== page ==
With a team of hundreds of people in more than 60 countries all around the world, Remote has tackled every challenge on global compensation and total rewards for distributed teams. In this post, we will outline exactly how we manage total rewards at Remote, including advice from our public handbook.

Accounting for remote worker relocation costs

At companies with location-based compensation, a worker’s pay may change when the employee moves to an area with a different cost of living. GitLab’s policy on relocation, for example, is to require employees to receive written permission from a manager when planning to move.

Many companies claim they reduce compensation when employees relocate to areas with lower costs of living. In practice, however, such salary reductions are not always performed to the letter of the law. Forcing someone to take a pay cut to move home could sour the relationship between the worker and the company. This is an argument in favor of location-independent pay, or at least one in favor of unwritten leniency for employees who choose to move.

There is also the question of what happens when an employee moves from a place with a lower cost of living to a place with a higher one. Companies that enforce pay cuts must also provide pay raises if they want to stay true to their calculators. Employee movement can be a tricky thing in remote compensation, and practice does not always match policy.

Is location-independent pay for remote teams the answer?

In the debate over remote employee compensation, defenders of location-independent pay scales usually argue that companies pay for the value the employee brings to the company. Therefore, pay should be based on role and skill, not location. 

In truth, location-independent pay remains unrealistic for most companies. As long as people in the world are willing to accept lower-then-maximum rates in areas where salaries are below the top tier, companies will always have some leverage in setting salaries to local rates. Companies seek profits and, as such, will optimize spending if they can do so without harming their retention rates.

Should you use a salary calculator?

After years of experience with GitLab, I certainly wouldn’t create a new salary calculator. Companies looking to create their own pay scales should use the calculator of GitLab and Buffer as a baseline and work from there. Remember, these companies put significant resources into maintaining their calculators. For these companies, remote employee salary calculators are just as useful for thought leadership and marketing purposes as they are for determination of employee pay. Whether a calculator makes sense for your business depends on the level of experience you want to attract and the amount you can pay people without straining your finances.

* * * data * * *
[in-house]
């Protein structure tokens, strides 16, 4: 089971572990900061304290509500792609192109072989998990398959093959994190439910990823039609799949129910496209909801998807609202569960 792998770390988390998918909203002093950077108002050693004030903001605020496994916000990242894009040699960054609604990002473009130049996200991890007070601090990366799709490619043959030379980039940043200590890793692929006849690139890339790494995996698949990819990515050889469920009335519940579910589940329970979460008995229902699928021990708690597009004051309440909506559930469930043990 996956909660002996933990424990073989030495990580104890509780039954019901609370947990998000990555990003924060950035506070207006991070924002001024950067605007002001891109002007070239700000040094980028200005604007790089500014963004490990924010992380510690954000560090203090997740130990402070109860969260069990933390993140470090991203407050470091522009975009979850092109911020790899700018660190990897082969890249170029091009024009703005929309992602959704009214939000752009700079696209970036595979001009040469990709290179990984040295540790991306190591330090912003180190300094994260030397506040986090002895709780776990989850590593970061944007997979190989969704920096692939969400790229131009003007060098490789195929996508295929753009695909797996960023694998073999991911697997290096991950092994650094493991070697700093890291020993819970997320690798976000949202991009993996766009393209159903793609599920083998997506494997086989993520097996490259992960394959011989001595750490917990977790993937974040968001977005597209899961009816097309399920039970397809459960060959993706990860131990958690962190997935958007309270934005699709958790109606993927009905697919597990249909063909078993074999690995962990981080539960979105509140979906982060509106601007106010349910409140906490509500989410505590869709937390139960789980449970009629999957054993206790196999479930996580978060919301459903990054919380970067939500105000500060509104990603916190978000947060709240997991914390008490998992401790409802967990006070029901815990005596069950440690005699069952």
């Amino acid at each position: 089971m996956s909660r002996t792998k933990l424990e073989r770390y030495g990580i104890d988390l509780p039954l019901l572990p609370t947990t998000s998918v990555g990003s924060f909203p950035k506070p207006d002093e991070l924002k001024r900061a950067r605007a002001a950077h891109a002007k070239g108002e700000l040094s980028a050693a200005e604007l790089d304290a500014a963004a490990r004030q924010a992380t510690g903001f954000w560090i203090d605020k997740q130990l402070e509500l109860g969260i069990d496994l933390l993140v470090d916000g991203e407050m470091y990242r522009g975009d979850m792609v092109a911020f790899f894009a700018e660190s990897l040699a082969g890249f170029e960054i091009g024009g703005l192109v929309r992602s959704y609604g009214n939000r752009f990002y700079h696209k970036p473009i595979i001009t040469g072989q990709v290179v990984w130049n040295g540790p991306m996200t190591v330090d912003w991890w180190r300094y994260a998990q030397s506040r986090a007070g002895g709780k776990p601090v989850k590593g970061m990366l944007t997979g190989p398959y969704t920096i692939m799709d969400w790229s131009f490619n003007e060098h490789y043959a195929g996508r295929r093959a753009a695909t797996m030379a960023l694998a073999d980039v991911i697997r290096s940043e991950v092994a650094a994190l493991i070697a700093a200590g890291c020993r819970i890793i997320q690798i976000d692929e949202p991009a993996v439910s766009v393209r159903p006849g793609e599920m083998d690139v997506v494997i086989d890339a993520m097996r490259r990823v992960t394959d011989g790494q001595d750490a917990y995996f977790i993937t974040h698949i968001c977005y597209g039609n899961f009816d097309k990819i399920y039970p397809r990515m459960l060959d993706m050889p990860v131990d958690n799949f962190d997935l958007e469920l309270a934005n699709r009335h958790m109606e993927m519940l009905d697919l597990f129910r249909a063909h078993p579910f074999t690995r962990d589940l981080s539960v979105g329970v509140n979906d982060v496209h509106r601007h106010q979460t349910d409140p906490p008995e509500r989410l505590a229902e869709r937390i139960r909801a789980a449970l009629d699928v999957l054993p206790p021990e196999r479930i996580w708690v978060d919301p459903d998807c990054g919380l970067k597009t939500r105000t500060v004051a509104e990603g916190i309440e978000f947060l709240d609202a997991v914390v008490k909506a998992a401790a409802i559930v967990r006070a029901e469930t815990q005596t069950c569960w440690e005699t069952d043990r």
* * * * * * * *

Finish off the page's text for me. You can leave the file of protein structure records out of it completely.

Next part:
What salary should skilled remote workers accept?

Remote workers evaluating offers should live by a simple rule: accept the salary that seems fair to you. When you start negotiations, you should have a figure in your head that you’re happy with. If the offer you get is way off, and there is little room to move that, weigh your options. You’ll likely earn less working remotely than you would working for a local company if that company is in San Francisco or New York. For most other locations, there is a good chance you’ll earn more than local companies offer.

Do not tell the company where you are currently negotiating what you were previously earning. That puts you in a bad position. Your best bet is to get an idea of what your potential colleagues are earning through independent research. Consider asking the company directly what other employees in your position earn. Again, companies should be honest about potential compensation while offering salaries that are both competitive and fair.

What is fair for remote employee compensation?

Ultimately, the global talent pool is a job market. Supply and demand meet each other at the right price. As an organization with deep experience in employing remote workers, both for ourselves and on behalf of our customers, we encourage remote-first organizations to prioritize the competitiveness of their compensation packages. That means you need to do as well or better than both local companies and other remote organizations if you want the best of the best.

Companies like Basecamp are rare, which is why Basecamp gets thousands of applications for every open position. Remote work will continue to grow in popularity and necessity, however, which means companies will continue to push the upper limit to build better teams. To hire the best people, paying slightly above the market rate in otherwise cheap markets is no longer enough.

How do companies hire the best remote talent?

Pay them better than anyone else and provide them with meaningful, challenging work. This is true for remote and co-located companies alike. Remote work provides incredible benefits and flexibility, so much so that many people are willing to take a pay cut for the privilege. However, if you do not pay people well, they’re not likely to stay for long.

If you need assistance with making offers to new employees, we can help. Remote takes care of payroll, benefits, taxes, and compliance for your company for one low flat rate. No matter where you hire, we can help you pay and manage your international team. Contact us today to learn more about our global employment solutions.